I would like to introduce you to our friend Caleb.
|Photo by Tim Swensen|
Caleb is good at many things. As you can see, he plays some sweet guitar. It was actually because of this guitar playing skill that Paulo and I became acquainted with him. He plays guitar, my husband plays drums, we go to the same church, and so praise music and friendship started flowing at the same time.
Something else Caleb is really good at is cooking. Like, really good. Straight-up-gourmet good. He talks about ingredients I have never heard of before, and I just nod my head like I know what he is talking about, but really he could be speaking in Mandarin. The few times I have helped him in the kitchen I was keenly aware of the fact that my chopping or dicing skills are lacking. He cuts his veggies with such precision and speed, while I on the other hand chop in the roughest sense of the word. (Really, it is going to taste the same anyway, right?) When we eat at their house the table is beautifully set (I think this is where his wife brings her talent in) and the food is plated just so. When they come to our house I put all the food in the middle of the table, toss some mugs of juice on the table, and tell everyone to dig in.
You know what? That is OK.
It is good to have the opportunity to eat fancier cooking with the food set out in a gorgeous display and it is good to eat family style, with laughter and jokes the center of attention rather than the food itself. Both ways are beautiful, and both ways are necessary for the human soul.
A few months back I discovered a terrific recipe for meatballs, juicy and tender, full of flavor, covered with an equally delicious cream sauce. Caleb, upon hearing about it, decided that he needed to try some of these meatballs and so the four of us got together: Caleb and Tiffany to cook while our significant others enjoyed the meal with us (and later washed the dishes -- oh the joy of being the cook in the family!).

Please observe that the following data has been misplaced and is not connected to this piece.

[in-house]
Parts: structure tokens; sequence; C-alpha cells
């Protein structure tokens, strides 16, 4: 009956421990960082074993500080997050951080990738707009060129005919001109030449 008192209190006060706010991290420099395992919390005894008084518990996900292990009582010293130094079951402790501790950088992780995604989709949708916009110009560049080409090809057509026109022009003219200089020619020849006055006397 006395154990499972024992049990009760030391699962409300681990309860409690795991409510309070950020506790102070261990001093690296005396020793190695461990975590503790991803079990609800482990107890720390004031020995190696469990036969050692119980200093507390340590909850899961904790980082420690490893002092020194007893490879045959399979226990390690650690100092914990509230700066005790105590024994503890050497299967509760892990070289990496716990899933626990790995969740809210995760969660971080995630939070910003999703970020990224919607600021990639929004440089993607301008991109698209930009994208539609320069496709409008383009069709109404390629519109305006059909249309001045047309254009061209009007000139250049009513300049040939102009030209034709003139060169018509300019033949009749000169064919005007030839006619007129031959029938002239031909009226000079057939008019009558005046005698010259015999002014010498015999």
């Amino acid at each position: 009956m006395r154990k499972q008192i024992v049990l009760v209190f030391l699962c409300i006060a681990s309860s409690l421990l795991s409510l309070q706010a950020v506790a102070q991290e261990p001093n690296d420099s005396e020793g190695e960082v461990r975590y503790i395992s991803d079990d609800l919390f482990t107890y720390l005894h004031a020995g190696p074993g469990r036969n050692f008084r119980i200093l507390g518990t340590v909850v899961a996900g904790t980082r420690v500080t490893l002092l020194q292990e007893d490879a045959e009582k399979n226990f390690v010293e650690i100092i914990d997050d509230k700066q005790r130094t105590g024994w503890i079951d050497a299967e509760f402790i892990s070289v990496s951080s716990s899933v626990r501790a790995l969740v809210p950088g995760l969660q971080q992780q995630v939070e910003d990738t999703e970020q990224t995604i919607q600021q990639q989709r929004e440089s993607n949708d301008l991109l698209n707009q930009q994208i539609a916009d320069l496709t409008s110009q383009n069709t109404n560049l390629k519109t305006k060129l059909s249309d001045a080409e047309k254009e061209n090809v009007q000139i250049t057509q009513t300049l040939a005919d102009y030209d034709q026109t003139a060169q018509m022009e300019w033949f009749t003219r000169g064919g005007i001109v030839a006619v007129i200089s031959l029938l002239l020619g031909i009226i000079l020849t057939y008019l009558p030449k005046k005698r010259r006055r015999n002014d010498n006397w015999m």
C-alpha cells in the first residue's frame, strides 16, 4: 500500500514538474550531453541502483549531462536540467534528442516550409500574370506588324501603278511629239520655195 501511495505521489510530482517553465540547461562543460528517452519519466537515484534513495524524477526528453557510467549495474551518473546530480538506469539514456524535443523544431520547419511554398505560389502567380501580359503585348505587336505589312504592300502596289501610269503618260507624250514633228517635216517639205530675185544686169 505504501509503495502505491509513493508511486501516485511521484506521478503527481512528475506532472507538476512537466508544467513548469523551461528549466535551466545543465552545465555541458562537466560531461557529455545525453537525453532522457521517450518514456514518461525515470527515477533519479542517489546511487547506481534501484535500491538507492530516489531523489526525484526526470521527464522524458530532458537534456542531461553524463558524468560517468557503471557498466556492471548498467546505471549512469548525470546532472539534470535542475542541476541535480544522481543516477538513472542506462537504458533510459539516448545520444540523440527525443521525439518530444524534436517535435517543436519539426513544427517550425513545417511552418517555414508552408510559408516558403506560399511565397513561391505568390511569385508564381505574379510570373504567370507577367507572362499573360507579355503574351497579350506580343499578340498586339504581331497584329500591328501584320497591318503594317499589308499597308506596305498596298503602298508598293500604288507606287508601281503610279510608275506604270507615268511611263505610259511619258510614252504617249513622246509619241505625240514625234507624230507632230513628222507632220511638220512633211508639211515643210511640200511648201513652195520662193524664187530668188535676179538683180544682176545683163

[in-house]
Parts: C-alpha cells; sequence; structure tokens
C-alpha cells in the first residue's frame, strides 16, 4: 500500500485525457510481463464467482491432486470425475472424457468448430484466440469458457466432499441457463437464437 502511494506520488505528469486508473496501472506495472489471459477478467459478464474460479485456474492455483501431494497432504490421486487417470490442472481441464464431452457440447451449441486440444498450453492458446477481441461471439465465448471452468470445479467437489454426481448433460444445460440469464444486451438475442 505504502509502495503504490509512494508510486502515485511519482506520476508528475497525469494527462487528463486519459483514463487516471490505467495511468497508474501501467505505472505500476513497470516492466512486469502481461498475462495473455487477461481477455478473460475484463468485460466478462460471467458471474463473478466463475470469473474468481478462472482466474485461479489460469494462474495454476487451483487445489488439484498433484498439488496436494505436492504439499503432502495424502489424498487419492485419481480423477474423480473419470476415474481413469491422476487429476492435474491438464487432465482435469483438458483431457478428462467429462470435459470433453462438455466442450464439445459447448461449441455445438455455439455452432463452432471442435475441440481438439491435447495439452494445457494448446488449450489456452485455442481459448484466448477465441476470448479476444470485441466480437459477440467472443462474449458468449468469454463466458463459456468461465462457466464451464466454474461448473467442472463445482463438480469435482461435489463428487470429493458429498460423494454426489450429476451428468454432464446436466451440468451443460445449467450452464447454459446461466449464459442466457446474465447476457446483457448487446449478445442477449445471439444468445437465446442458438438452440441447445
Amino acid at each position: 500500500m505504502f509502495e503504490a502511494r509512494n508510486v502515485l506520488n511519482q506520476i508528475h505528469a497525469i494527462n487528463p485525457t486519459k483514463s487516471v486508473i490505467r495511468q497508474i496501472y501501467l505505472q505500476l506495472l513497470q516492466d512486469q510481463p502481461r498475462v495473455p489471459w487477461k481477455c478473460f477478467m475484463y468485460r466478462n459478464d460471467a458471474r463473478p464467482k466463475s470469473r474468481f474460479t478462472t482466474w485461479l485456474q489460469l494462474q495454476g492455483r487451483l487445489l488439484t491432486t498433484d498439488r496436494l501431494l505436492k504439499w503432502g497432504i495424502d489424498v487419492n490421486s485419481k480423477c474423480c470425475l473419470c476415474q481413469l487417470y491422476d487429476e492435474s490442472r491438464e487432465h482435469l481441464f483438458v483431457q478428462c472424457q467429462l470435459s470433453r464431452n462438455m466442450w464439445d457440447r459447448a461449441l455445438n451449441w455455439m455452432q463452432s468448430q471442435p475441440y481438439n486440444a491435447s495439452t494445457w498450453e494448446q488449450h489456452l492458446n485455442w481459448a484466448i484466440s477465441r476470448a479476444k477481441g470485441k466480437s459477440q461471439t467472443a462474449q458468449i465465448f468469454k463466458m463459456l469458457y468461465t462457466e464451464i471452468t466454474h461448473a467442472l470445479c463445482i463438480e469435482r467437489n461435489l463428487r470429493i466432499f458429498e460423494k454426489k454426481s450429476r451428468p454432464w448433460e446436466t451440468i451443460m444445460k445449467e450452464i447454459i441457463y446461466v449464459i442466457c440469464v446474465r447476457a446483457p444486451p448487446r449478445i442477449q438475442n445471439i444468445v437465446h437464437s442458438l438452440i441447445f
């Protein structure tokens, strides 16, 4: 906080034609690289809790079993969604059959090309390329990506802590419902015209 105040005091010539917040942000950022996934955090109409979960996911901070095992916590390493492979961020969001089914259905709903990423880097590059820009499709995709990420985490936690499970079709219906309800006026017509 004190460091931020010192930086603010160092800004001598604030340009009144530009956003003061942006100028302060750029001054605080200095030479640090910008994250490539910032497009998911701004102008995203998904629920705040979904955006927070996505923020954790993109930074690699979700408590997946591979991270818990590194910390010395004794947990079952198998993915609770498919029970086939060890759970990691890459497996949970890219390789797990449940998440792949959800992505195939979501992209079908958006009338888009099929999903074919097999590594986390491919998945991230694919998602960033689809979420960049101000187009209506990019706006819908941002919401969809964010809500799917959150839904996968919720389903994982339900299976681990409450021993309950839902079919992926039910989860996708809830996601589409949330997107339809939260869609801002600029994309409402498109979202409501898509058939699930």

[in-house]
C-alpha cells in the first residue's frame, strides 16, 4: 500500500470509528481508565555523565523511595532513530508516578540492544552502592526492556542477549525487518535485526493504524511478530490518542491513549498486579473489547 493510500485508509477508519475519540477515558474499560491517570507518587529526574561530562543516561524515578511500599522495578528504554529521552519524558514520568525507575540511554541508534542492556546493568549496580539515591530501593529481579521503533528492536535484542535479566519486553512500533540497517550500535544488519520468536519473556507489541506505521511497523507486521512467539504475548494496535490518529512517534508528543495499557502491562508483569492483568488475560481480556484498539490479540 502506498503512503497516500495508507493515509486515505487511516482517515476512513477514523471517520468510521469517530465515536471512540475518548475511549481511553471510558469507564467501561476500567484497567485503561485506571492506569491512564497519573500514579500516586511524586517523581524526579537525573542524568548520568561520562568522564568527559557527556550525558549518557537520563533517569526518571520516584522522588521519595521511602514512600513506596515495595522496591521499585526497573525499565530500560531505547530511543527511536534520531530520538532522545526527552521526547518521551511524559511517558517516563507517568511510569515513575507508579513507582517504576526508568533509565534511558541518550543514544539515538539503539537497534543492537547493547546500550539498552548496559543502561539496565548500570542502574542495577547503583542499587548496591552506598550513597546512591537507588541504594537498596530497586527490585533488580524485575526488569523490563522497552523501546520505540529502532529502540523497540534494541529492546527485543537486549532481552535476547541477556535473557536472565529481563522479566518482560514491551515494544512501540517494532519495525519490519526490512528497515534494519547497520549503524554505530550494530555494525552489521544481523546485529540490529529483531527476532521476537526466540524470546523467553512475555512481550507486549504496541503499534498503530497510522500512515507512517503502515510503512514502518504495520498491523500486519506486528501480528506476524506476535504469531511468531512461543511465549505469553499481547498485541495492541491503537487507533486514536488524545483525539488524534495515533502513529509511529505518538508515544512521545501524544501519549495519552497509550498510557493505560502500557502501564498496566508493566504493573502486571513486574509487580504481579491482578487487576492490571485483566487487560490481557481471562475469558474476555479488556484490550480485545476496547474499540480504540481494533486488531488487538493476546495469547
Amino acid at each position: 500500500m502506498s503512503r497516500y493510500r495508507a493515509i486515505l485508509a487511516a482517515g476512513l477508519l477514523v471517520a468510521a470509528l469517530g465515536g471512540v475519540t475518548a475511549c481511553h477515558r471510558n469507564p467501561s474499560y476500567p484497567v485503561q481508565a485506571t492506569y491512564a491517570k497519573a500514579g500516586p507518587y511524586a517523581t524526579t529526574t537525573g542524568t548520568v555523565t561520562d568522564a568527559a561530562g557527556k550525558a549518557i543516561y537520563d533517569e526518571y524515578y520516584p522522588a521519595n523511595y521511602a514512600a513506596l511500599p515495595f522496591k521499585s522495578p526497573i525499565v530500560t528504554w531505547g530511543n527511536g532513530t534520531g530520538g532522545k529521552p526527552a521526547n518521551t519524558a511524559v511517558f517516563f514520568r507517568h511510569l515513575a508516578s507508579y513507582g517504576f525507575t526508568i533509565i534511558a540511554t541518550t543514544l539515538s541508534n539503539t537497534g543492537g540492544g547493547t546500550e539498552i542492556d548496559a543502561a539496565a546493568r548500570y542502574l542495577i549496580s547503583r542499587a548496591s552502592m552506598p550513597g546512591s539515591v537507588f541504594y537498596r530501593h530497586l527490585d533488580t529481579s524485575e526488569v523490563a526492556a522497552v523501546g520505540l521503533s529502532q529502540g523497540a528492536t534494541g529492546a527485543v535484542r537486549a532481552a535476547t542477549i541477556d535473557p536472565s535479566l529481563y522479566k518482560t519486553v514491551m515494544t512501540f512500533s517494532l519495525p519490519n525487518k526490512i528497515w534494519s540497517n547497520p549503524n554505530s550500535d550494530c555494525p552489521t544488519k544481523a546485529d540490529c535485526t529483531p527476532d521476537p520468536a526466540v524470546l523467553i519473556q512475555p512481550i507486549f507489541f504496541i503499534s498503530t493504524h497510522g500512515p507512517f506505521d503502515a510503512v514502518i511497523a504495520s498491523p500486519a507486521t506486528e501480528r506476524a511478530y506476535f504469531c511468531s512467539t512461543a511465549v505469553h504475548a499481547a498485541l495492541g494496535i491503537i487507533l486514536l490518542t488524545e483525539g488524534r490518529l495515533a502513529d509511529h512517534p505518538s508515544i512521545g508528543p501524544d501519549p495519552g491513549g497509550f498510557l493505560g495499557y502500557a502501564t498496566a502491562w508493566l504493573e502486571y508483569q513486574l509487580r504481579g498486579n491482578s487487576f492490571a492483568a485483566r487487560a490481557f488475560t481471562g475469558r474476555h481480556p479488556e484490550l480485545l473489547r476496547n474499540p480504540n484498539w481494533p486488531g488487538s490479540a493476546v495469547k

A few days before we did this a co-worker and I were talking about cooking and she asked, "Do you know how to make a roux?" "A huh?" I responded. Clearly I did not. Or at least I didn't think so. That is until this night, when I was telling Caleb to melt the butter and whisk in flour... "Oh, we're making a roux..." I had no idea. I guess I am a gourmet cook after all and I didn't even know it! :)
Recipe from the Taste of Home Cookbook
- 1 egg, lightly beaten
- 1/4 cup 2% milk
- 2 tablespoons ketchup
- 1 teaspoon Worcestershire sauce
- 3/4 cup quick-cooking oats
- 1/4 cup finely chopped onion
- 1/4 cup minced fresh parsley
- 1 teaspoon salt
- 1/4 teaspoon pepper
- 1-1/2 pounds lean ground beef (90% lean)
- 3 tablespoons all-purpose flour
- CREAM SAUCE:
- 2 tablespoons butter
- 2 tablespoons all-purpose flour
- 1/4 teaspoon dried thyme
- Salt and pepper to taste
- 1 can (14 ounces) chicken broth
- 2/3 cup heavy whipping cream
- 2 tablespoons minced fresh parsley
- In a large bowl, combine the egg, milk, ketchup, Worcestershire sauce, oats, onion, parsley, salt and pepper. Crumble beef over mixture and mix well. Shape into 1-1/2-in. balls. Roll in flour, shaking off excess.
- Place meatballs on greased racks in shallow baking pans. Bake, uncovered, at 400° for 10 minutes. Turn meatballs; bake 12-15 minutes longer or until meat is no longer pink.
- Meanwhile, for sauce, melt butter in a saucepan over medium heat. Stir in the flour, thyme, salt and pepper until smooth. Gradually add broth and cream. Bring to a boil; cook and stir for 2 minutes or until thickened.
- Drain meatballs on paper towels; transfer to a serving dish. Serve with sauce; sprinkle with parsley.
COST = $8.30 PER SERVING (4) = $2.08
Plus Mashed Potatoes and Salad ~ $3.05 per serving